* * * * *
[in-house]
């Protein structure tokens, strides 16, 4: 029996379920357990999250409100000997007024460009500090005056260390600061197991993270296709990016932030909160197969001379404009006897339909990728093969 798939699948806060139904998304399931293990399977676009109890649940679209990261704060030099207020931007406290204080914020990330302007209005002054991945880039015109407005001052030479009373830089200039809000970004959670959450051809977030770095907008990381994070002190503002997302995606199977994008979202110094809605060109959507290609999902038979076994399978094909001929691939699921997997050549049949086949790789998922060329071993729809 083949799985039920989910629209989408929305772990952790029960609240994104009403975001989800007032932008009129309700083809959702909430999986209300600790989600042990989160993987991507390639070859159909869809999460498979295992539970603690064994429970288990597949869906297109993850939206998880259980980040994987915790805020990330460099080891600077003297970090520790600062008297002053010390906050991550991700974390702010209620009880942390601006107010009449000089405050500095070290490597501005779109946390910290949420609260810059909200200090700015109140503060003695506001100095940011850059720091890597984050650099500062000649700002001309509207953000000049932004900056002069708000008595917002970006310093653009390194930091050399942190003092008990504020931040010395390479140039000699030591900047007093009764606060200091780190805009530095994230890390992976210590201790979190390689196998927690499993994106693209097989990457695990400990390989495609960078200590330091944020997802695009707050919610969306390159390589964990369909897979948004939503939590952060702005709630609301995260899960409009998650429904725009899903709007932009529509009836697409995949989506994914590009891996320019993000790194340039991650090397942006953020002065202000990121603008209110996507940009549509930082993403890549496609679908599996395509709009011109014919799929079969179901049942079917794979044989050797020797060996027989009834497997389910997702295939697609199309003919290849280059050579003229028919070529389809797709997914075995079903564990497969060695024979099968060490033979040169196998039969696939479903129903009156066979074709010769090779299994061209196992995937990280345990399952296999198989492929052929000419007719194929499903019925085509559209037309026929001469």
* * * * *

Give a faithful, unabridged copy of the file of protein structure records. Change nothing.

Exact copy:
[in-house]
């Protein structure tokens, strides 16, 4: 029996379920357990999250409100000997007024460009500090005056260390600061197991993270296709990016932030909160197969001379404009006897339909990728093969 798939699948806060139904998304399931293990399977676009109890649940679209990261704060030099207020931007406290204080914020990330302007209005002054991945880039015109407005001052030479009373830089200039809000970004959670959450051809977030770095907008990381994070002190503002997302995606199977994008979202110094809605060109959507290609999902038979076994399978094909001929691939699921997997050549049949086949790789998922060329071993729809 083949799985039920989910629209989408929305772990952790029960609240994104009403975001989800007032932008009129309700083809959702909430999986209300600790989600042990989160993987991507390639070859159909869809999460498979295992539970603690064994429970288990597949869906297109993850939206998880259980980040994987915790805020990330460099080891600077003297970090520790600062008297002053010390906050991550991700974390702010209620009880942390601006107010009449000089405050500095070290490597501005779109946390910290949420609260810059909200200090700015109140503060003695506001100095940011850059720091890597984050650099500062000649700002001309509207953000000049932004900056002069708000008595917002970006310093653009390194930091050399942190003092008990504020931040010395390479140039000699030591900047007093009764606060200091780190805009530095994230890390992976210590201790979190390689196998927690499993994106693209097989990457695990400990390989495609960078200590330091944020997802695009707050919610969306390159390589964990369909897979948004939503939590952060702005709630609301995260899960409009998650429904725009899903709007932009529509009836697409995949989506994914590009891996320019993000790194340039991650090397942006953020002065202000990121603008209110996507940009549509930082993403890549496609679908599996395509709009011109014919799929079969179901049942079917794979044989050797020797060996027989009834497997389910997702295939697609199309003919290849280059050579003229028919070529389809797709997914075995079903564990497969060695024979099968060490033979040169196998039969696939479903129903009156066979074709010769090779299994061209196992995937990280345990399952296999198989492929052929000419007719194929499903019925085509559209037309026929001469």